What is reconciliation and why is it important? Reconciliation allows the House to make changes to existing law so the law is consistent with provisions included in the budget agreement. Most importantly, this process gives Republicans in the Senate the ability to waive the 60 vote requirement in Senate rules and pass budget-related provisions by a simple majority vote. You may recall that Democrats in Congress used reconciliation in 2010 to push pieces of the president’s health care bill, which is now law, through Congress.
Three House Committees – including the House Education and Workforce Committee, on which I serve – were tasked with finding savings in the federal budget. The committees’ proposals were then combined into one package by the Budget Committee.
I support this bill for a number of reasons. First and foremost, the bill repeals the individual and employer mandates, making it impossible for the government to force individuals, families and employers to purchase certain insurance policies. Repealing the mandates will bring choice back to our health care system and protect those struggling under ObamaCare.
The bill also repeals the auto-enrollment mandate, which will force many employers to automatically enroll new full-time employees in insurance plans they may not need or want. This will excuse many workers and employers from the confusing maze of mandates and penalties triggered by the president’s health care law, saving them time and money.
I am proud the bill also includes a repeal of the Independent Payment Advisory Board (IPAB). The IPAB will consist of fifteen unelected bureaucrats tasked with finding savings in Medicare. IPAB proposals will be considered using fast-track procedures and, absent a three-fifths vote of the Senate, Congress can only modify the type of cuts, not the amount. I have consistently pushed for repeal of the IPAB and introduced bipartisan legislation earlier this year to repeal the board. Lastly, the package includes repeals of the medical device and “Cadillac” taxes, as well as a costly ObamaCare slush fund, the Prevention and Public Health fund.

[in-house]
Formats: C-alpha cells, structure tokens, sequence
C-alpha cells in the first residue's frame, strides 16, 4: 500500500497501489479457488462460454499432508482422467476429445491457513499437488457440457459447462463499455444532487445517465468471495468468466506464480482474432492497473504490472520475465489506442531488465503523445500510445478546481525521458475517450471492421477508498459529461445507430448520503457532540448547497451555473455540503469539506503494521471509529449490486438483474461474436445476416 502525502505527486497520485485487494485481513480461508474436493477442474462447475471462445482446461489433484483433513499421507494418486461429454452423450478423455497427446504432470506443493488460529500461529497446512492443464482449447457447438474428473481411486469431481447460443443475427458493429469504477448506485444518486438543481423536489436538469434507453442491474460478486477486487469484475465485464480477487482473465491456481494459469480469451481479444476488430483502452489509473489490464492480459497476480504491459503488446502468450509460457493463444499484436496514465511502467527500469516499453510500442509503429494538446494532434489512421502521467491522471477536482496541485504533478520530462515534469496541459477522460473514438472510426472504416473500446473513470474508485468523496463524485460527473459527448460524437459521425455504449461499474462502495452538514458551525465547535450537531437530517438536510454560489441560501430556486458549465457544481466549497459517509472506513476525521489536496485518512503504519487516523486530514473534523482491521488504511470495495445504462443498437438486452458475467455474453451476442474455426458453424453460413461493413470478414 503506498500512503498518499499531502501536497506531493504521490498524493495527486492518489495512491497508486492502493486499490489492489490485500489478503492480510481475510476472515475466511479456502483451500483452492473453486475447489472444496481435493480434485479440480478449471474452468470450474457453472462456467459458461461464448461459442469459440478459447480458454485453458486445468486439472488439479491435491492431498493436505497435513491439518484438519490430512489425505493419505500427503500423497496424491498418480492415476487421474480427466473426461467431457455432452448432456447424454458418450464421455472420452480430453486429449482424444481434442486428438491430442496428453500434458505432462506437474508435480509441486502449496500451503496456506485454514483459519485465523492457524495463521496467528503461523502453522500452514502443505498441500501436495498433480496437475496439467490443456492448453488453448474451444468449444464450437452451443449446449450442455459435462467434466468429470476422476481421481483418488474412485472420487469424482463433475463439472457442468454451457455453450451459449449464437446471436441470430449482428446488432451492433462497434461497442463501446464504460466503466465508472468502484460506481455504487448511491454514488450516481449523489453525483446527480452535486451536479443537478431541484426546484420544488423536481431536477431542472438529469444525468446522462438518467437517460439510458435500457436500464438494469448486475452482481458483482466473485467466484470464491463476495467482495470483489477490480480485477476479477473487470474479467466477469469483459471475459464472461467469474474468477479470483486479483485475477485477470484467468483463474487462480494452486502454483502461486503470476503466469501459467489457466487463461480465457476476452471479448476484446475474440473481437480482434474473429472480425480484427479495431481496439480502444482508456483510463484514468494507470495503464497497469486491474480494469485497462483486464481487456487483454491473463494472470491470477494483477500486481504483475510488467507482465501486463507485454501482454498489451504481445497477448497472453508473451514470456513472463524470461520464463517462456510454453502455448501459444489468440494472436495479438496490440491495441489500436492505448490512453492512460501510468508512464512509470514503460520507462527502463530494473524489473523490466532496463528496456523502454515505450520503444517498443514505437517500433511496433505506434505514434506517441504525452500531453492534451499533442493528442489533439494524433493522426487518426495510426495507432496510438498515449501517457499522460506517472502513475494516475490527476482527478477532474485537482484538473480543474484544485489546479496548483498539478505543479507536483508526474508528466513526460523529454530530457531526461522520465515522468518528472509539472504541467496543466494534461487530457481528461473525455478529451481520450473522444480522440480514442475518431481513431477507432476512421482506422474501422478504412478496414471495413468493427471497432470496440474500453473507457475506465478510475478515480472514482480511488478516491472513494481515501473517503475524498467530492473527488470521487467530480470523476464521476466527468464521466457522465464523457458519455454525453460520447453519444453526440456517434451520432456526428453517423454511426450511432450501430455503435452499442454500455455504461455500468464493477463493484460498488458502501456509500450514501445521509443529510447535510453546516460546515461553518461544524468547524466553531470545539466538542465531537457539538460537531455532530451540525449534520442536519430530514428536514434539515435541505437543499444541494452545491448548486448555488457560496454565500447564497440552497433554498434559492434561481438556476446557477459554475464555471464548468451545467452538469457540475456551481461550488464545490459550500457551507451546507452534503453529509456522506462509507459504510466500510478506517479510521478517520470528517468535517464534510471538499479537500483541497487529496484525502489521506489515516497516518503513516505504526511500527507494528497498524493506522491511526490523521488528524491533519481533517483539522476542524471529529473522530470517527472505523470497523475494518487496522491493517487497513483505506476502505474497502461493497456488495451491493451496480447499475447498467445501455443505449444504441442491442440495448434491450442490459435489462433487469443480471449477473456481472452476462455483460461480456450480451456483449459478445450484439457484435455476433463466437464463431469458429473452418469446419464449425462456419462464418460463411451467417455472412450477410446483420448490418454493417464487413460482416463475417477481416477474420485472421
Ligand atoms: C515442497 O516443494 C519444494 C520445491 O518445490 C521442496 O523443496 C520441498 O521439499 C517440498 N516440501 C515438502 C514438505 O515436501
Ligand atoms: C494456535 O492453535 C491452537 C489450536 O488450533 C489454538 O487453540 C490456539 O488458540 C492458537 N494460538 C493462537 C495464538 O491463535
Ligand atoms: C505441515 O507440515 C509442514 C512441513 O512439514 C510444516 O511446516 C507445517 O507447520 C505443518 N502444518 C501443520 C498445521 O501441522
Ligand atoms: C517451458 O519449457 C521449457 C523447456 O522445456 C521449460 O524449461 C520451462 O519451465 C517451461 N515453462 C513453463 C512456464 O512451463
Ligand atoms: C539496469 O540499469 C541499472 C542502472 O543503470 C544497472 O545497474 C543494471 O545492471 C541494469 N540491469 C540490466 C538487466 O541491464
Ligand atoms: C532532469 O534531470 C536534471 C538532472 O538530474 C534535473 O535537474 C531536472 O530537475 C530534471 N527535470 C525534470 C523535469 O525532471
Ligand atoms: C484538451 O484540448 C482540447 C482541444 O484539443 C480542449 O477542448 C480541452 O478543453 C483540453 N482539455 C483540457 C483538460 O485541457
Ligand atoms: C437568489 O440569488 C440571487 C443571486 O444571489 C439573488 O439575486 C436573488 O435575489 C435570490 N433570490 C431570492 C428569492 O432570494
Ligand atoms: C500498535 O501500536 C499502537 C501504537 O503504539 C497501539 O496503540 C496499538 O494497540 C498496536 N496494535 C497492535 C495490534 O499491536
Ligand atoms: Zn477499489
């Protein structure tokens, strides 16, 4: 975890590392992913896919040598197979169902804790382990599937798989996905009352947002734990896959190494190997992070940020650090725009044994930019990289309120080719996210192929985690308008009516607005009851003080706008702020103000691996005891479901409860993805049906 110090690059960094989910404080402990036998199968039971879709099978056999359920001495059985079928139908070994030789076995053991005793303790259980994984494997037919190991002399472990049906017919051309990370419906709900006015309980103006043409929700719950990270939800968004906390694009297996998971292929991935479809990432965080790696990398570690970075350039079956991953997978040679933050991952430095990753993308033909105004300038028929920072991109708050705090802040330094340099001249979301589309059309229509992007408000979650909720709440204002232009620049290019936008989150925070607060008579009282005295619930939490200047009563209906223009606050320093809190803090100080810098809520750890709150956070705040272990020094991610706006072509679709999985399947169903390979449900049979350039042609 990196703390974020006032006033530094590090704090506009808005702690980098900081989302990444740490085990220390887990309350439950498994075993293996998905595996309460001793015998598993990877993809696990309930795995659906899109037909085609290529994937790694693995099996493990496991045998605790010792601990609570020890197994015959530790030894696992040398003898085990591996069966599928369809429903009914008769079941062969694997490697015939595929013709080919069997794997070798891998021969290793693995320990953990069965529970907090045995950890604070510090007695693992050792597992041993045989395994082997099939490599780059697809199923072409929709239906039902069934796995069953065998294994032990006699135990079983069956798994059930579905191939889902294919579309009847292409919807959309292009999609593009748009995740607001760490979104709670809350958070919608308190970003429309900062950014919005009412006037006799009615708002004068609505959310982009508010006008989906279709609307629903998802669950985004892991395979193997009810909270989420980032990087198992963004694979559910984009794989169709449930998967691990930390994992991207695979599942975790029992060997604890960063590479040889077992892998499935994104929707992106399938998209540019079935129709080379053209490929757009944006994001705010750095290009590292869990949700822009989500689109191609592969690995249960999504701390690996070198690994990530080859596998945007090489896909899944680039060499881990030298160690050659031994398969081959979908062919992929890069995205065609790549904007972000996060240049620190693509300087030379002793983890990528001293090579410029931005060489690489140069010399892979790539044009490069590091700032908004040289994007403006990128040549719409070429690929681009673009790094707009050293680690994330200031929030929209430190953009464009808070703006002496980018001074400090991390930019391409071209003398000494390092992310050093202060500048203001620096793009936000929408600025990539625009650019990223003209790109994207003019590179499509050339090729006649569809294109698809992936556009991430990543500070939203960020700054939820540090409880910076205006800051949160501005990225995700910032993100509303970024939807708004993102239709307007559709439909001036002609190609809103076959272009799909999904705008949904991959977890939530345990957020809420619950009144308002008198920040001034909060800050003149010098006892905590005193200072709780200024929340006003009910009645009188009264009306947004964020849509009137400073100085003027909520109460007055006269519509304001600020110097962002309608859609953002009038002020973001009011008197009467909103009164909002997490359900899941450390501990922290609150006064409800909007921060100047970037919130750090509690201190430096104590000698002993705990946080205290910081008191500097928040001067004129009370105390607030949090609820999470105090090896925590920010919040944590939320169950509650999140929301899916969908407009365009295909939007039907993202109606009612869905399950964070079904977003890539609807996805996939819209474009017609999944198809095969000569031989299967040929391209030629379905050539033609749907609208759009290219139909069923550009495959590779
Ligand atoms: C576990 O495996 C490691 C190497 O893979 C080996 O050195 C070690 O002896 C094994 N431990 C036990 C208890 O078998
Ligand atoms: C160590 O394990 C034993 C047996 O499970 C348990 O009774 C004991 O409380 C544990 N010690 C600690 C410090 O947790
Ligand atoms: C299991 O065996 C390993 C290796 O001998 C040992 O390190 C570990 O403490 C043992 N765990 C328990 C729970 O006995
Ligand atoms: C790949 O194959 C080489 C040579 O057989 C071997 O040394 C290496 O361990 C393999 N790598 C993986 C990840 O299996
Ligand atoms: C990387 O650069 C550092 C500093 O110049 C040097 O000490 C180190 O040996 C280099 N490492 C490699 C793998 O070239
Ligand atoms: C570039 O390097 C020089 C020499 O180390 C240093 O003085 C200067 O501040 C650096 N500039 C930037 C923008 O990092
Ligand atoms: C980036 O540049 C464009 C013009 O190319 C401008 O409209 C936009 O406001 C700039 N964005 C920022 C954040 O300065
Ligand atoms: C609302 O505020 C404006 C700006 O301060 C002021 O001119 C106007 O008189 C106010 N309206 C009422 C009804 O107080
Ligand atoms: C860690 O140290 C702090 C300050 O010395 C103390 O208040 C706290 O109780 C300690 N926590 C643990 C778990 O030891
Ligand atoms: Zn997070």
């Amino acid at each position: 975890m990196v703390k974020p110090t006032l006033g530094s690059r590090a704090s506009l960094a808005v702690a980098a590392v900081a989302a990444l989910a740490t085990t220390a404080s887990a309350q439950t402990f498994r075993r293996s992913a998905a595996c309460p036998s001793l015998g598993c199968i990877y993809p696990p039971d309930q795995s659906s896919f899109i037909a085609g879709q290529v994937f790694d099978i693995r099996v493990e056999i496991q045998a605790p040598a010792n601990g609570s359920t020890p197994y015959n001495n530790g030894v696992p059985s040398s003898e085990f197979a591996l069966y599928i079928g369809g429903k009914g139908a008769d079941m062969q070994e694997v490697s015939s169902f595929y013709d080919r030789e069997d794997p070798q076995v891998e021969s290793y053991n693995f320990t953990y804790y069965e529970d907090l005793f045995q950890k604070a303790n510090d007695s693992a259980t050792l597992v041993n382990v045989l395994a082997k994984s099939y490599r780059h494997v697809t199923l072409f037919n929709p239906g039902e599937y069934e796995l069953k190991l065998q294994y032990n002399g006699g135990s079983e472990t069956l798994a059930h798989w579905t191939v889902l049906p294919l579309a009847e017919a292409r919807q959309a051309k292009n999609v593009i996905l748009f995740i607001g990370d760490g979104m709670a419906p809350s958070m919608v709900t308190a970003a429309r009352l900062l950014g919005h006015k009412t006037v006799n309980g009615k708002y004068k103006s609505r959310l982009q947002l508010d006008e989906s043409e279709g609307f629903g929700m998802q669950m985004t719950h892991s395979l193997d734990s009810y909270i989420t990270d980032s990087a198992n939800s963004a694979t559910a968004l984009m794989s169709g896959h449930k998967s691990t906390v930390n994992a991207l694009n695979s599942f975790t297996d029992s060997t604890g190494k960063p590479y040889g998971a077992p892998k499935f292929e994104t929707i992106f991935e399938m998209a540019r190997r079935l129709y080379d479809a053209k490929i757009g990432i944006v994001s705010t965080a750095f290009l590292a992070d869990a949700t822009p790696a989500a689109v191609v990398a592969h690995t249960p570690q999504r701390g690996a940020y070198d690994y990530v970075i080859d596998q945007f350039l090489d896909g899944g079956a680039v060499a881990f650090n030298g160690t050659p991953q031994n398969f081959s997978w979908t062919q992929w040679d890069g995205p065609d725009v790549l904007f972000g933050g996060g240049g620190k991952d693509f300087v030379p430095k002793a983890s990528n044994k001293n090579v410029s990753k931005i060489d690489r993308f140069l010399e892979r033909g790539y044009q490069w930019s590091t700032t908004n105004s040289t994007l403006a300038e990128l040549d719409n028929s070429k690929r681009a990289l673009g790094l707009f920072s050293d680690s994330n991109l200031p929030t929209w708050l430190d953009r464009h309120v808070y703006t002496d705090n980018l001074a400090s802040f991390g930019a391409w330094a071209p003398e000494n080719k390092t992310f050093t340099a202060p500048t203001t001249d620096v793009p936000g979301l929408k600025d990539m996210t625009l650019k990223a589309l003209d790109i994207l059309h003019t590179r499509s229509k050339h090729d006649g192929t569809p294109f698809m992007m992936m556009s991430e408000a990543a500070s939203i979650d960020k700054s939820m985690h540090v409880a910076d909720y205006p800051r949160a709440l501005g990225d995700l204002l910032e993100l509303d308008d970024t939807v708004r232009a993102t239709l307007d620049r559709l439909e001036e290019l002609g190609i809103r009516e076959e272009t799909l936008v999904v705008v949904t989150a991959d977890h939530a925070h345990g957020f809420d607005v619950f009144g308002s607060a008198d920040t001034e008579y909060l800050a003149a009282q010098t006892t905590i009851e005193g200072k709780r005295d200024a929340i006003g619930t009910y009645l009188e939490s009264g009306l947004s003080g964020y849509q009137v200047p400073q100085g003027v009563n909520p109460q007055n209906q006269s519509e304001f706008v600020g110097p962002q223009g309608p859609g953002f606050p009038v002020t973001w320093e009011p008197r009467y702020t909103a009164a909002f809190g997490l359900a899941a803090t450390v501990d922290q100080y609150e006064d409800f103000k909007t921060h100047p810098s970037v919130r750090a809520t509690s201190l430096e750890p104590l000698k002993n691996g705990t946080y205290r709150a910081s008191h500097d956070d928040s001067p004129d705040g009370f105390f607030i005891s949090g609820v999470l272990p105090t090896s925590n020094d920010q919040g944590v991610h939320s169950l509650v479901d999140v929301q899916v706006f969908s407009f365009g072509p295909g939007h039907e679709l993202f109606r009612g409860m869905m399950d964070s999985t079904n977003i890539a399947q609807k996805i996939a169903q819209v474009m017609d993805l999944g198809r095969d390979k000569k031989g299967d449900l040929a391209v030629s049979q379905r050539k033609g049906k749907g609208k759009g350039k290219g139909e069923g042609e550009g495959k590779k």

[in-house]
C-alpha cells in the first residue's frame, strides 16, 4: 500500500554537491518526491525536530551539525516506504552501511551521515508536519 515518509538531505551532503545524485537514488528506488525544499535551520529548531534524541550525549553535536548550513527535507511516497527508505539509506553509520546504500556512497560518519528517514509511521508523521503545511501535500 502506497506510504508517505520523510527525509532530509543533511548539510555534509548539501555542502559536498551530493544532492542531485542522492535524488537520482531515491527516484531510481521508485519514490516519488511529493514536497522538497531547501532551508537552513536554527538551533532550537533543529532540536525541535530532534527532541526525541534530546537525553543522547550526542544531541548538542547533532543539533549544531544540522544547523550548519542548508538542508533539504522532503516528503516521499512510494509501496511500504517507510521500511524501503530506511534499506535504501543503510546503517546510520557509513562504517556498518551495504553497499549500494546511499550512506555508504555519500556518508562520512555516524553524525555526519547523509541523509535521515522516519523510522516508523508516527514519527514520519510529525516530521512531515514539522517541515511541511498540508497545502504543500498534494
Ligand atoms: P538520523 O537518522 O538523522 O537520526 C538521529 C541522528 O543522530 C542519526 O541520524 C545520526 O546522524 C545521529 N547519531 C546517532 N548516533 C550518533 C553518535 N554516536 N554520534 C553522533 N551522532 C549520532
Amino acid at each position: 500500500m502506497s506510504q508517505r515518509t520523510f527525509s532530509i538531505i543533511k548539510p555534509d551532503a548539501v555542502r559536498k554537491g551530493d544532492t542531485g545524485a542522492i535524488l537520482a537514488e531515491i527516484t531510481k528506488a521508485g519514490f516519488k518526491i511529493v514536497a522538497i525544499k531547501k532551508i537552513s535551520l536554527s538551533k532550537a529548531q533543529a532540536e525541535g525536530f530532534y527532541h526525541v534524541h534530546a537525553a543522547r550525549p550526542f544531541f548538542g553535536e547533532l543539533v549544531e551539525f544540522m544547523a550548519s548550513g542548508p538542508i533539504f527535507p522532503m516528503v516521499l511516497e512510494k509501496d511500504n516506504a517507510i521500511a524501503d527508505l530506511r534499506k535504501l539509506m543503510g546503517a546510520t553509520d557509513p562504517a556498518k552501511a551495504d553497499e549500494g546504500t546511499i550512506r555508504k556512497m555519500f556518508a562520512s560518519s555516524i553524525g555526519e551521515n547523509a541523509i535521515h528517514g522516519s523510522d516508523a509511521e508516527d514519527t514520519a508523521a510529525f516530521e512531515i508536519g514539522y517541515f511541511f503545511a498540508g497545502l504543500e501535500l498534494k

Together, these significant repeals will save taxpayers $78.9 billion, all while protecting them from the most harmful parts of the president’s health care law and taking a strong stand for human life. The National Right to Life is supporting this reconciliation bill and I’m proud to do the same.
I’ve heard some question why we can’t just pass a full repeal. Well, first of all, the House has already done that – it’s a bill I’ve proudly supported every Congress since ObamaCare was passed. By targeting major pieces of the law, we will preclude Democrats in the Senate from filibustering this bill, ensuring we can get a proposal through Congress and to the president’s desk. It will be the first time the president has been forced to engage with Congress on his health care law in a serious way since he signed the bill into law.
I strongly believe this bill is the first step towards true, patient-centered health care reform. Make no mistake, our work to repeal ObamaCare is just beginning, but I am confident the committees worked to move strong and strategic repeal efforts. I thank Chairmen Price, Ryan, Upton and Kline for their hard work and leadership on these important provisions.